The Northern Region made a giant step towards guinea worm eradication in the region by reducing the number of cases from 3,237 in 2007 to 479 last year.
The feat represents a drop of more than 99.5 per cent of the 101,524 recorded in 1989.
This is in spite of the fact that 43 out of the 46 districts that recorded guinea worm cases in the country last year were from the Northern Region.
This, therefore, implies that Ghana is almost at the point of ending the prevalence of the disease, since the Northern Region, which is the highest guinea worm endemic area in the country, is beginning to record fewer and fewer cases.
The Northern Regional Manager of the Guinea Worm Eradication Programme (GWEP), Mr Gilbert Dery, disclosed this to the Daily Graphic in an interview.
He attributed the reduction in the number of cases to some measures undertaken by the programme over the years.
"We increased our surveillance, embarked on evidence-based education, ensured the continuous free treatment of guinea worm patients and also increased our collaboration with other agencies.
"Apart from these, we partnered with other institutions to provide safe drinking water for communities that initially lacked potable water and also distributed more water purification materials and chemicals," he stated.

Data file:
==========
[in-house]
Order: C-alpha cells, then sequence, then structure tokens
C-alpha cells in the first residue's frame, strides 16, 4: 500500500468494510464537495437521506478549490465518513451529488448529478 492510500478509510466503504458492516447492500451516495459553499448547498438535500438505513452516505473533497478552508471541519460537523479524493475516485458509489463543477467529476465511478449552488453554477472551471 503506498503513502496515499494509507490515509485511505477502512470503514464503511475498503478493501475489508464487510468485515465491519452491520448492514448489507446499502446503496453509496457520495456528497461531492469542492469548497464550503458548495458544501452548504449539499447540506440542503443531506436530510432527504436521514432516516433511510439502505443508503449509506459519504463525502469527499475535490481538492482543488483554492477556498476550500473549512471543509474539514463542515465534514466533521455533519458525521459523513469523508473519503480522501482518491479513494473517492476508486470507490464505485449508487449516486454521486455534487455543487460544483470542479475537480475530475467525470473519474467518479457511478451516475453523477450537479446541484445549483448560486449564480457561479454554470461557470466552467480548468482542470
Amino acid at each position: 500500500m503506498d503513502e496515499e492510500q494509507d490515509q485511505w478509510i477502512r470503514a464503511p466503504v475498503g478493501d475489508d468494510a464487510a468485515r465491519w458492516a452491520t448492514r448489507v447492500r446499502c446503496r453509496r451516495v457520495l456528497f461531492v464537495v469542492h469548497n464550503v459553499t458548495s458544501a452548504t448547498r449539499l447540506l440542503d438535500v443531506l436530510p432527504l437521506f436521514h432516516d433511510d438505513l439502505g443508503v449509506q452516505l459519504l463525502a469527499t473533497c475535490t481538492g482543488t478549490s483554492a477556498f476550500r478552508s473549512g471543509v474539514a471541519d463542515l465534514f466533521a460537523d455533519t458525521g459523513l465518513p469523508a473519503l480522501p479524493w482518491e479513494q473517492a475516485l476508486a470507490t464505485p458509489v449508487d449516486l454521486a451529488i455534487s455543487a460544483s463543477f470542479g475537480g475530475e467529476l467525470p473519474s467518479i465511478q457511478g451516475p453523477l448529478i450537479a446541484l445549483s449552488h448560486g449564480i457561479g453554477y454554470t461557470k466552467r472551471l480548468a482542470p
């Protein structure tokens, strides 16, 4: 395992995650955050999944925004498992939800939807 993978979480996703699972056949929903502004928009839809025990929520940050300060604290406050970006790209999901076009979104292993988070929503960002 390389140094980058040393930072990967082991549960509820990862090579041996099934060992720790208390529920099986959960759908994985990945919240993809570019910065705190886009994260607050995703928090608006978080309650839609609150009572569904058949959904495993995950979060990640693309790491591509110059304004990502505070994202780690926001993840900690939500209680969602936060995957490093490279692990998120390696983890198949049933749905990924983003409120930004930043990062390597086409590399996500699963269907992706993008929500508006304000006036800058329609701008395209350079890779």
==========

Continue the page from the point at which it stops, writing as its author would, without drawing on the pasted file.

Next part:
Through surveillance, Mr Derry explained, the programme was able to identify persons who were developing the disease early enough to take them to health facilities for treatment.
He also said through a 20 million euros combined support from the European Union, the United Nations Children's Fund (UNICEF) and the Government of Ghana, the programme was able to supervise the provision of water and sanitation facilities for the nine most endemic districts in the region.
Those districts, he said, were Savelugu/Nanton, Tolon/Kumbungu, Gushiegu, Karaga, East Gonja, Kpandai, Yendi, Zabzugu/Tatale and Nanumba North.
Earlier at the opening of the 2008 health performance review meeting for the Northern Region in Tamale, the Northern Regional Director of Health Services, Dr Akwasi Twumasi, said the reduction in the prevalence of guinea worm in the region was a very significant development for the country.
"This is a new record in the guinea worm eradication programme in the whole world. We are now at the level of 0.03 per cent of guinea worm cases compared to the 1989 case load," he stated.
Dr Twumasi said the achievement was as a result of the untiring efforts of the various teams of health personnel and donor agencies who collaborated over the past year to fight the disease.